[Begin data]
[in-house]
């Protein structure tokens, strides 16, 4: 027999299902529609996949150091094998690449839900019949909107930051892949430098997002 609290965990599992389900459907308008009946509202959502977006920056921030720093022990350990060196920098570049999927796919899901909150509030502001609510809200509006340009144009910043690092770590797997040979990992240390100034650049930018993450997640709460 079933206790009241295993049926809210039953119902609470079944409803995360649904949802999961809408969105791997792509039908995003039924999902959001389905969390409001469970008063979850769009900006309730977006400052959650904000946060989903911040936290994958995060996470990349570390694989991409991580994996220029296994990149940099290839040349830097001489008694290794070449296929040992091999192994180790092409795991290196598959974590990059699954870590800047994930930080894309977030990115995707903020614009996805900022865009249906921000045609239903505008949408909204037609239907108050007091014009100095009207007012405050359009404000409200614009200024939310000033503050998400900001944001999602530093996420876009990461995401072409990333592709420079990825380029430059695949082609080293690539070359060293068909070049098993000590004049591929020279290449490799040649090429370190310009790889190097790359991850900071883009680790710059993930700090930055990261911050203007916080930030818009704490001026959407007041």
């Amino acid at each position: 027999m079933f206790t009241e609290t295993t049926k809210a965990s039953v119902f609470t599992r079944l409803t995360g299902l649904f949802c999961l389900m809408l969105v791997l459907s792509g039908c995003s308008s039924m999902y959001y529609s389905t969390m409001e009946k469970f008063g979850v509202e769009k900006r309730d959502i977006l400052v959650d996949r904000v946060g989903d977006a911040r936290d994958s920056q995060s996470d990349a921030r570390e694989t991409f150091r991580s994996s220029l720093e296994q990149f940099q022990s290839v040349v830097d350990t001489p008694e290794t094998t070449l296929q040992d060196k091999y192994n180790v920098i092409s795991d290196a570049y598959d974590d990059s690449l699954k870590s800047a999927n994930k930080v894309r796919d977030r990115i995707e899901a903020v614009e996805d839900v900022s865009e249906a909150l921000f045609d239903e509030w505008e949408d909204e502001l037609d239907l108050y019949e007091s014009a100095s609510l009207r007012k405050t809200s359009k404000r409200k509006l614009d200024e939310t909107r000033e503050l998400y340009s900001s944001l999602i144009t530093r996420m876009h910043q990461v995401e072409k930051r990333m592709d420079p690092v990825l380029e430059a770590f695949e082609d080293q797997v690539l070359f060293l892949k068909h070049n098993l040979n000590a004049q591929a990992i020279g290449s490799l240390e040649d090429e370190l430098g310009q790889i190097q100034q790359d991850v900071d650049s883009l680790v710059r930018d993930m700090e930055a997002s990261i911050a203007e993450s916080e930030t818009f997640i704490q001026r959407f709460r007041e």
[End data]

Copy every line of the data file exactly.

[in-house]
């Protein structure tokens, strides 16, 4: 027999299902529609996949150091094998690449839900019949909107930051892949430098997002 609290965990599992389900459907308008009946509202959502977006920056921030720093022990350990060196920098570049999927796919899901909150509030502001609510809200509006340009144009910043690092770590797997040979990992240390100034650049930018993450997640709460 079933206790009241295993049926809210039953119902609470079944409803995360649904949802999961809408969105791997792509039908995003039924999902959001389905969390409001469970008063979850769009900006309730977006400052959650904000946060989903911040936290994958995060996470990349570390694989991409991580994996220029296994990149940099290839040349830097001489008694290794070449296929040992091999192994180790092409795991290196598959974590990059699954870590800047994930930080894309977030990115995707903020614009996805900022865009249906921000045609239903505008949408909204037609239907108050007091014009100095009207007012405050359009404000409200614009200024939310000033503050998400900001944001999602530093996420876009990461995401072409990333592709420079990825380029430059695949082609080293690539070359060293068909070049098993000590004049591929020279290449490799040649090429370190310009790889190097790359991850900071883009680790710059993930700090930055990261911050203007916080930030818009704490001026959407007041």
């Amino acid at each position: 027999m079933f206790t009241e609290t295993t049926k809210a965990s039953v119902f609470t599992r079944l409803t995360g299902l649904f949802c999961l389900m809408l969105v791997l459907s792509g039908c995003s308008s039924m999902y959001y529609s389905t969390m409001e009946k469970f008063g979850v509202e769009k900006r309730d959502i977006l400052v959650d996949r904000v946060g989903d977006a911040r936290d994958s920056q995060s996470d990349a921030r570390e694989t991409f150091r991580s994996s220029l720093e296994q990149f940099q022990s290839v040349v830097d350990t001489p008694e290794t094998t070449l296929q040992d060196k091999y192994n180790v920098i092409s795991d290196a570049y598959d974590d990059s690449l699954k870590s800047a999927n994930k930080v894309r796919d977030r990115i995707e899901a903020v614009e996805d839900v900022s865009e249906a909150l921000f045609d239903e509030w505008e949408d909204e502001l037609d239907l108050y019949e007091s014009a100095s609510l009207r007012k405050t809200s359009k404000r409200k509006l614009d200024e939310t909107r000033e503050l998400y340009s900001s944001l999602i144009t530093r996420m876009h910043q990461v995401e072409k930051r990333m592709d420079p690092v990825l380029e430059a770590f695949e082609d080293q797997v690539l070359f060293l892949k068909h070049n098993l040979n000590a004049q591929a990992i020279g290449s490799l240390e040649d090429e370190l430098g310009q790889i190097q100034q790359d991850v900071d650049s883009l680790v710059r930018d993930m700090e930055a997002s990261i911050a203007e993450s916080e930030t818009f997640i704490q001026r959407f709460r007041e």